Case contributed by Dr Francis Fortin


Pelvic/right iliac fossa pain and fever.

Patient Data

Age: 60 years
Gender: Male

Marked wall thickening of the rectum and distal sigmoid colon with prominent adjacent fat stranding and thickening of fascial planes and peritoneum. Marked vascular recruitment (comb sign). No signs of bowel perforation or abscess. No pneumatosis. Mild free intra-peritoneal fluid.

The mid- and proximal sigmoid colon shows diverticular disease, without signs of complication.


This case illustrates the differing appearance on CT of fat stranding (due to increased water content in connective tissue septations of fat secondary to leaky capillaries brought on by inflammation of any kind), peritoneal and fascial thickening (here the mesorectal fascia and mesosigmoid peritoneal leaflets are markedly thickened) and free fluid (seen notably in the peri-hepatic space).

Case Discussion

Findings are in keeping with proctosigmoiditis, either infectious (statistically more likely) or inflammatory.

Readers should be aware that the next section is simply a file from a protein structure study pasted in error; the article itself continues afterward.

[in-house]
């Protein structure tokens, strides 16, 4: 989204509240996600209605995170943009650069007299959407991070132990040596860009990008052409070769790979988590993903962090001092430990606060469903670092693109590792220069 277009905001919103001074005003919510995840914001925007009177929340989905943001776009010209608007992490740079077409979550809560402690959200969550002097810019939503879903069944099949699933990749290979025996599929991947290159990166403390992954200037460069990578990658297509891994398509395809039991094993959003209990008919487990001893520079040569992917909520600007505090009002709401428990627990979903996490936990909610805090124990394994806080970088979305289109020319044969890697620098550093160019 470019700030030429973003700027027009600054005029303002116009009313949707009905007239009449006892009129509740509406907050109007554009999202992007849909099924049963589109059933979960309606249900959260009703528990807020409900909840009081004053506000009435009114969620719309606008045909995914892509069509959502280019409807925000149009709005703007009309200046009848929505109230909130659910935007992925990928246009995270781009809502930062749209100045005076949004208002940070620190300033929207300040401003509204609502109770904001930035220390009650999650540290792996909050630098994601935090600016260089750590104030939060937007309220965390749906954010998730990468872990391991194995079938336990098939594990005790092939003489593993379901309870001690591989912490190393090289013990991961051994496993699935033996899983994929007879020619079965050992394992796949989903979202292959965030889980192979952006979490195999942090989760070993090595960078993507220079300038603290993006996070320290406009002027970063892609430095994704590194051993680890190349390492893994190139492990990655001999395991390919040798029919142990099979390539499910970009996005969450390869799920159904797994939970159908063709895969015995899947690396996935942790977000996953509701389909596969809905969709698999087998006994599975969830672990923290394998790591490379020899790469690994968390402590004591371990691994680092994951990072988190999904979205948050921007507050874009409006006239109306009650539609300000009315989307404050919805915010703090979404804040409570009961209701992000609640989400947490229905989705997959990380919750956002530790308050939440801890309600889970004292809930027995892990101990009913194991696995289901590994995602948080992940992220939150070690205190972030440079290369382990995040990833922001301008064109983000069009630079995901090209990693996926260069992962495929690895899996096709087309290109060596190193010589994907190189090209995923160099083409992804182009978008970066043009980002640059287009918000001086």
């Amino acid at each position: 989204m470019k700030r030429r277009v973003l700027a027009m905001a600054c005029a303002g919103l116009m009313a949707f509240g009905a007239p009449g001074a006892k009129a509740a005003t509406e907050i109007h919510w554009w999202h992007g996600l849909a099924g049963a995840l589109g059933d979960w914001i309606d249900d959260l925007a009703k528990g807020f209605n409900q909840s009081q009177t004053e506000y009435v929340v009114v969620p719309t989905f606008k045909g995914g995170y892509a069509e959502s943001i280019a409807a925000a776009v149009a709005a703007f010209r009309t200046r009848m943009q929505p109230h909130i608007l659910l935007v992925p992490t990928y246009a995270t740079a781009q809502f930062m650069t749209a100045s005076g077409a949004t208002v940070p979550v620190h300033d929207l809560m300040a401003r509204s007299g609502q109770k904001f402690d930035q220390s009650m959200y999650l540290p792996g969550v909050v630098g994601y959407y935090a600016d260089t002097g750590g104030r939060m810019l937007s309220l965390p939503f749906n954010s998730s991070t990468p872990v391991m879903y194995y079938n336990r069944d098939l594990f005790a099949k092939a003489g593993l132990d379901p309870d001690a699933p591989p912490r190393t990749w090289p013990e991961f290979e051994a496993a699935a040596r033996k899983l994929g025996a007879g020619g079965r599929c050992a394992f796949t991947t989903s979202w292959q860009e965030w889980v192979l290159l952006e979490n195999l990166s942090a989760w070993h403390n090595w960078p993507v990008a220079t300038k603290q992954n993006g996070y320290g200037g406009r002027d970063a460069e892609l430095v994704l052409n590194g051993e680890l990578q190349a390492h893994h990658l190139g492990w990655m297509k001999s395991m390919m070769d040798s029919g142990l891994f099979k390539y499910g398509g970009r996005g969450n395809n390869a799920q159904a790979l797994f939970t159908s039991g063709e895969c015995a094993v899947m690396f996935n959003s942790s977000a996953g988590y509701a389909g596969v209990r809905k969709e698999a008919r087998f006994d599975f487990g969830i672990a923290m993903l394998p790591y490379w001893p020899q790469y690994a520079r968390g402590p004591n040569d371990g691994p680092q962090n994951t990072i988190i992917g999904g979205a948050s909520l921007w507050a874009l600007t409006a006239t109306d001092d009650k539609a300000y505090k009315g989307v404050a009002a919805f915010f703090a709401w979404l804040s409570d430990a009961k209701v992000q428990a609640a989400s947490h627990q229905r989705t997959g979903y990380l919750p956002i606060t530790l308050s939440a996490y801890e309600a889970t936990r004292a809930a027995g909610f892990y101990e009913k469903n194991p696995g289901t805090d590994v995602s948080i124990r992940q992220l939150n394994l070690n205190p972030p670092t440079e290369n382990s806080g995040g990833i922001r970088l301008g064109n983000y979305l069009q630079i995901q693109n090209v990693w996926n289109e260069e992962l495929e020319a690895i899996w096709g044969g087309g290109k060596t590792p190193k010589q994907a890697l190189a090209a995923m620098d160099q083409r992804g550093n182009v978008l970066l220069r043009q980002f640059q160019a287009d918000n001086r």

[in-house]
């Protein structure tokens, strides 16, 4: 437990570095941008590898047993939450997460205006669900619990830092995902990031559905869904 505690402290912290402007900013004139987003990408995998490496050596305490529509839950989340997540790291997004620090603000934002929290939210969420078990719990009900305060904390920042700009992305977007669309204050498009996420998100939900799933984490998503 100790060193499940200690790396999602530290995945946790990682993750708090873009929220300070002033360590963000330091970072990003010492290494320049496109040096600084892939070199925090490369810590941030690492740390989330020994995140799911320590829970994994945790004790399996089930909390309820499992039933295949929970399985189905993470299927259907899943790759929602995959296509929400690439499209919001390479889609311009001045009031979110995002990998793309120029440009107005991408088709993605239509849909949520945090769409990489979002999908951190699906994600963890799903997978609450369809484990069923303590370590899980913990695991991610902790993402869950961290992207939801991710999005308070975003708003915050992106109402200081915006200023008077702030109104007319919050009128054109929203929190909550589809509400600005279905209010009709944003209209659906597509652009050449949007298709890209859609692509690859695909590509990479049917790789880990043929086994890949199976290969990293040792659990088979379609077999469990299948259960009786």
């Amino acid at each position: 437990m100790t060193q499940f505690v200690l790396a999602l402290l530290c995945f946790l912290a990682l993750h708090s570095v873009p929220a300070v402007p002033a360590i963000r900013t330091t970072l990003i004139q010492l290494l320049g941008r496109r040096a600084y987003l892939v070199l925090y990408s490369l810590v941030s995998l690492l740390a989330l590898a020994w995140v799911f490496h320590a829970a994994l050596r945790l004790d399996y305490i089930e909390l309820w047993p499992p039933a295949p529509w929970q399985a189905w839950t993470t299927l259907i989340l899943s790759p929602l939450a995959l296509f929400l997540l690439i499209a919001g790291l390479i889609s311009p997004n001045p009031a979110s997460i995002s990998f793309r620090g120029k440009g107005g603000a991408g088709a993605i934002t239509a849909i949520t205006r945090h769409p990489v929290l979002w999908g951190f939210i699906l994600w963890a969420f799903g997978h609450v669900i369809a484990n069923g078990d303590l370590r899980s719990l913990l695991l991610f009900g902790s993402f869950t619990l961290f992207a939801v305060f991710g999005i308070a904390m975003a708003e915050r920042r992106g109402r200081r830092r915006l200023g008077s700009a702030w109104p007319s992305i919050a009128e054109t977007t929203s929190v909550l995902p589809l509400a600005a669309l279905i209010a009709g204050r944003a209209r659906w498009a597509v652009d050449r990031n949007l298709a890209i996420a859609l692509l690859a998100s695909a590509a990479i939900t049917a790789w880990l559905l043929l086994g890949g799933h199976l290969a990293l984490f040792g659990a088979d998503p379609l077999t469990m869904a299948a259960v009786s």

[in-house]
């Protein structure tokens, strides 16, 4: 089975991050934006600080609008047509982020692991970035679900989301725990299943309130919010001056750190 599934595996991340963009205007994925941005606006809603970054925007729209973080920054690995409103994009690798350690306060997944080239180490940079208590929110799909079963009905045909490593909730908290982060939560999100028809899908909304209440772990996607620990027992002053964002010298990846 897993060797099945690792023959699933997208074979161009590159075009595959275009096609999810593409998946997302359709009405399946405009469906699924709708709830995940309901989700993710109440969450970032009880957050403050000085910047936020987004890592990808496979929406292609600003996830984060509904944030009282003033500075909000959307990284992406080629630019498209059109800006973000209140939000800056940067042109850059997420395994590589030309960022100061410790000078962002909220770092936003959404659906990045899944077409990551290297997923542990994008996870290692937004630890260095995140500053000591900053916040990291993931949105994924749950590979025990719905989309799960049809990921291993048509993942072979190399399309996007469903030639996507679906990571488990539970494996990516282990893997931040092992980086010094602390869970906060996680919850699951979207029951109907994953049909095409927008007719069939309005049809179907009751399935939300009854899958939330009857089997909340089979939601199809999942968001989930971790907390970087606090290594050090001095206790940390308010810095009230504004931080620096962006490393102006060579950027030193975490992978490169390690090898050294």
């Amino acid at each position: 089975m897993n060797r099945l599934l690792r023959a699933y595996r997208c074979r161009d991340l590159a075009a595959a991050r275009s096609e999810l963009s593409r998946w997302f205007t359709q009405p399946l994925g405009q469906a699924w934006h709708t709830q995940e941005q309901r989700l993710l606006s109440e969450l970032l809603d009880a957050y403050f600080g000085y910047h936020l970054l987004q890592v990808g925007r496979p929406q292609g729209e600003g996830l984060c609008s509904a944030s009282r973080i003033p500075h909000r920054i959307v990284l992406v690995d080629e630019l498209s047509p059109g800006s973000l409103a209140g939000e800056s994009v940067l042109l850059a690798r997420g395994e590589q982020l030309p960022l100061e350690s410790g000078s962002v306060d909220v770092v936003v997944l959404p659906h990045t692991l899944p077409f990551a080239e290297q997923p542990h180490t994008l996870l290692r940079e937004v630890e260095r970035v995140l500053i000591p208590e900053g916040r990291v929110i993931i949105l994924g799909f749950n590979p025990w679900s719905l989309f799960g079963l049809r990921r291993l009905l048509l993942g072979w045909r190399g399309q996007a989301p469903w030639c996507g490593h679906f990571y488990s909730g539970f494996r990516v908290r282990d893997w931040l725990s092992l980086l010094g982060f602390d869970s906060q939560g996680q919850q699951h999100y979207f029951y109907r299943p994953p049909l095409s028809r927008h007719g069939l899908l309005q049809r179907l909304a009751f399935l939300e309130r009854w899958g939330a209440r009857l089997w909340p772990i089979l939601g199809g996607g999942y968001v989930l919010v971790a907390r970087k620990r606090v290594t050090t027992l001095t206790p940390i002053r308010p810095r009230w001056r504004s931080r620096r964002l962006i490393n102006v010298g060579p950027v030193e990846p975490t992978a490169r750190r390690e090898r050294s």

Patient went on to have stool cultures, C. difficile antigen testing and several other tests, which were negative (additional stool cultures and parasite search pending).

Colonoscopy was performed, which revealed an edematous and hyperemic rectal and distal sigmoid mucosa diffusely, with hemorrhagic suffusion but without ulceration. The anomalies were seen for the first 35 cm of the endoscopy, with an abrupt cutoff to normal mid-sigmoid. Biopsies showed non-specific inflammation. CMV testing was negative on biopsy specimens. HIV testing was negative.

Patient improved gradually on antibiotics and was scheduled for outpatient follow-up with plans to continue workup to rule out inflammatory bowel disease.

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